Heterogeneity in consumer preferences for organic and genetically modified food products in Ghana
Rebecca Owusu & Samuel Kwesi Ndzebah Dadzie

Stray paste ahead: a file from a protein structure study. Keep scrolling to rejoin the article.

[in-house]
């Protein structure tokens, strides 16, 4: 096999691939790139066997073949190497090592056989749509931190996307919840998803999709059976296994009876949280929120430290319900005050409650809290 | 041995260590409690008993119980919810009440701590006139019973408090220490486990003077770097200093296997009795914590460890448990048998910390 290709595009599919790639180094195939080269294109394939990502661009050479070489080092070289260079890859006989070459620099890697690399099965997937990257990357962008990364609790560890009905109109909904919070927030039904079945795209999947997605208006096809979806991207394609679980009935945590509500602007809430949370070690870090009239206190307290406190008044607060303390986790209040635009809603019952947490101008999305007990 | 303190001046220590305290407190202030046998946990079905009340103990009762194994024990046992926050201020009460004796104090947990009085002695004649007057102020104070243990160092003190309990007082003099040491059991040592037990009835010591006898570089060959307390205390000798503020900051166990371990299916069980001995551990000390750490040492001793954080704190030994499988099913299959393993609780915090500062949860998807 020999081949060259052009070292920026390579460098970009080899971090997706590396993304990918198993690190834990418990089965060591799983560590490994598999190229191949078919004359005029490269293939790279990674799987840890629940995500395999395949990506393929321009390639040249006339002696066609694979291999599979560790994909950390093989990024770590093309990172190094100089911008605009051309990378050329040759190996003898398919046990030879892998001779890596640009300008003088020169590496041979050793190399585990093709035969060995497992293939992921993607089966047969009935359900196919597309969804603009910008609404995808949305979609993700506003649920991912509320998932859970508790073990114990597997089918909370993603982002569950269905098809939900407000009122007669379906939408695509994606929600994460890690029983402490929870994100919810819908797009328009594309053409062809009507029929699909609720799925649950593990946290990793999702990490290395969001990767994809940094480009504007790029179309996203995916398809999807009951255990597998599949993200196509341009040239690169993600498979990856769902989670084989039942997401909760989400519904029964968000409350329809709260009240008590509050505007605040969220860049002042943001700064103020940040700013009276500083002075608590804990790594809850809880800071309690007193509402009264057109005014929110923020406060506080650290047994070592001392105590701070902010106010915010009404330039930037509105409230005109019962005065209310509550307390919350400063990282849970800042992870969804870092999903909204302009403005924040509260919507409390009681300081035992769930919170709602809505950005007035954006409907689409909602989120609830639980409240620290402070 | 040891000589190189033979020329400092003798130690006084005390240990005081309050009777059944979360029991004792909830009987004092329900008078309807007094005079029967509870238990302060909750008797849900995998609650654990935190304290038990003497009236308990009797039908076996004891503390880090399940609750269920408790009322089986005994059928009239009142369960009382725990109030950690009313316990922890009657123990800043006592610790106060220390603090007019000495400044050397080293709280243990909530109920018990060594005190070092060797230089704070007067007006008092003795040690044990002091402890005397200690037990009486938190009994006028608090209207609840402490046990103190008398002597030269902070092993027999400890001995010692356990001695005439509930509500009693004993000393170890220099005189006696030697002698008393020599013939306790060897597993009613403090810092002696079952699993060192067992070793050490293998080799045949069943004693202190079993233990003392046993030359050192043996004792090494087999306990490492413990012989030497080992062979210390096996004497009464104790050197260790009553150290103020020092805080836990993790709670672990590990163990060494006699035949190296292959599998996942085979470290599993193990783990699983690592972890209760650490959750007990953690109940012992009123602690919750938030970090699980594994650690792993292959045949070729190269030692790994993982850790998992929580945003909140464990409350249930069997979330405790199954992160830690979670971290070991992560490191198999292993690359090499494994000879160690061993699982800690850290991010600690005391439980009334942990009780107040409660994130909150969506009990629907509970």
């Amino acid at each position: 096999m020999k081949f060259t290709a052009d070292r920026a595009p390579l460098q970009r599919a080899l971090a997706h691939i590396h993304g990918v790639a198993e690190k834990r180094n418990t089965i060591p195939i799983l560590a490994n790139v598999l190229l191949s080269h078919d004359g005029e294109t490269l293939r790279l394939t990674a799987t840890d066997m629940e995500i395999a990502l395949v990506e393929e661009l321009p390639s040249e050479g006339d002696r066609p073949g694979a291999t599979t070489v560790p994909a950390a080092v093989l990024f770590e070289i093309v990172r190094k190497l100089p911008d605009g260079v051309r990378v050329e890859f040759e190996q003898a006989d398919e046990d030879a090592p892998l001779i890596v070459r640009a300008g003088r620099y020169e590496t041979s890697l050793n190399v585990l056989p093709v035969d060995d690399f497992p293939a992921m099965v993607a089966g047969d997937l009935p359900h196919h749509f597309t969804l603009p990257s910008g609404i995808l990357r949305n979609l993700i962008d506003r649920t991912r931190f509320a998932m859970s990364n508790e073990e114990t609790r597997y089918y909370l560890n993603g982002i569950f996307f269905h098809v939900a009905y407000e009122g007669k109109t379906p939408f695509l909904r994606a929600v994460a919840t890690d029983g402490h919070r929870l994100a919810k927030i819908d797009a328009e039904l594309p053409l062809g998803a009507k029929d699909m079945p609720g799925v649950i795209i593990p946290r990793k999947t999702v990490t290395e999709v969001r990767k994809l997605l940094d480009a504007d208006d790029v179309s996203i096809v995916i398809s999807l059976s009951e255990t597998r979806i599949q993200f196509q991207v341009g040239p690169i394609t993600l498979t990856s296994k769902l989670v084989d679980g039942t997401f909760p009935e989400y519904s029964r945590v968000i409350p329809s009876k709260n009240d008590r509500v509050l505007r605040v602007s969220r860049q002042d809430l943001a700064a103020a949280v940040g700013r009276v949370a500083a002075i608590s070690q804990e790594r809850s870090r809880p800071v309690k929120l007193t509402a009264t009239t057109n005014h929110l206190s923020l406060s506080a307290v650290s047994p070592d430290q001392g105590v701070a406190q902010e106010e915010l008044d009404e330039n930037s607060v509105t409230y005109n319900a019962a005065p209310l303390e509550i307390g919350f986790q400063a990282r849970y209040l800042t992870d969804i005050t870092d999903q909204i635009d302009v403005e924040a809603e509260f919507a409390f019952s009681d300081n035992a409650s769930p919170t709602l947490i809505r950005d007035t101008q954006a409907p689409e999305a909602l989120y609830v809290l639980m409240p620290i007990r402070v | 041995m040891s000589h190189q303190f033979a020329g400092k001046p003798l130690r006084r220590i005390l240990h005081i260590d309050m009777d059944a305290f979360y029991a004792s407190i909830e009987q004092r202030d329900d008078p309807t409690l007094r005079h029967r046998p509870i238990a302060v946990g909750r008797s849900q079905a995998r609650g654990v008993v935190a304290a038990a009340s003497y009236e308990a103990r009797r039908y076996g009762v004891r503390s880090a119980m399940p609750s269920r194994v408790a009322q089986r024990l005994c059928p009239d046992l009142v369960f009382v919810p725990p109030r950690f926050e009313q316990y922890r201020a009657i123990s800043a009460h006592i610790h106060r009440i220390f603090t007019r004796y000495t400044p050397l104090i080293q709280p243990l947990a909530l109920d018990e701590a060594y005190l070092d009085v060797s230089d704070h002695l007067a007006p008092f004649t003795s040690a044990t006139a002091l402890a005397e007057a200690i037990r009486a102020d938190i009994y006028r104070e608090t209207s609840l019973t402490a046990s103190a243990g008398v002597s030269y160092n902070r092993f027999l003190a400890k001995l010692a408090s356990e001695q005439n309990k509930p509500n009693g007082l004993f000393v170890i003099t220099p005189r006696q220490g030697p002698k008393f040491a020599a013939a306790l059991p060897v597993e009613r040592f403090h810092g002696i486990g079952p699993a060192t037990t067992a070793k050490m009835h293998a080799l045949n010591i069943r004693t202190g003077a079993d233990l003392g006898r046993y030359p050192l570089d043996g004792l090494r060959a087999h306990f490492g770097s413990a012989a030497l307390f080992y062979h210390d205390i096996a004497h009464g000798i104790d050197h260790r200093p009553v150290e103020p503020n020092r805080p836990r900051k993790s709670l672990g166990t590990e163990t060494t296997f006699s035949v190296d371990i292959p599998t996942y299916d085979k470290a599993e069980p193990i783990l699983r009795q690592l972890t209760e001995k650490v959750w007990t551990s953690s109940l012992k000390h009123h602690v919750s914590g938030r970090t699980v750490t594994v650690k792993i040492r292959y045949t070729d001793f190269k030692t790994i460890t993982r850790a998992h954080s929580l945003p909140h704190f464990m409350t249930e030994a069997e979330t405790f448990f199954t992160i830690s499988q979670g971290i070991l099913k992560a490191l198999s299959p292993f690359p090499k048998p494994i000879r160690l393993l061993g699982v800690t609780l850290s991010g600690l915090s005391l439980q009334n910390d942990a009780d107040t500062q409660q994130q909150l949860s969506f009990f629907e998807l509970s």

Consumers are increasingly becoming very concerned about food safety, with many giving preference to organic food products over conventional food products, which make use of agrochemicals with potential implications for health. Furthermore, to make the food choice decisions even more complex, genetically modified (GM) foods have been introduced in an attempt to meet global food demand. Consumers therefore must make decisions regarding organic and GM foods. This paper investigates consumer heterogeneity for organic and GM tomatoes in Ghana using advanced discrete choice modelling techniques. The data for empirical application come from a choice experimental study conducted among 200 consumers in Ghana. Our econometric modelling revealed that the sampled consumers preferred organic tomatoes that are produced locally and certified by the Food and Drugs Authority. However, we find a likelihood that women and older consumers may have preferences for GM tomatoes with environmental and health benefits. Policy implications are drawn from the findings of the study.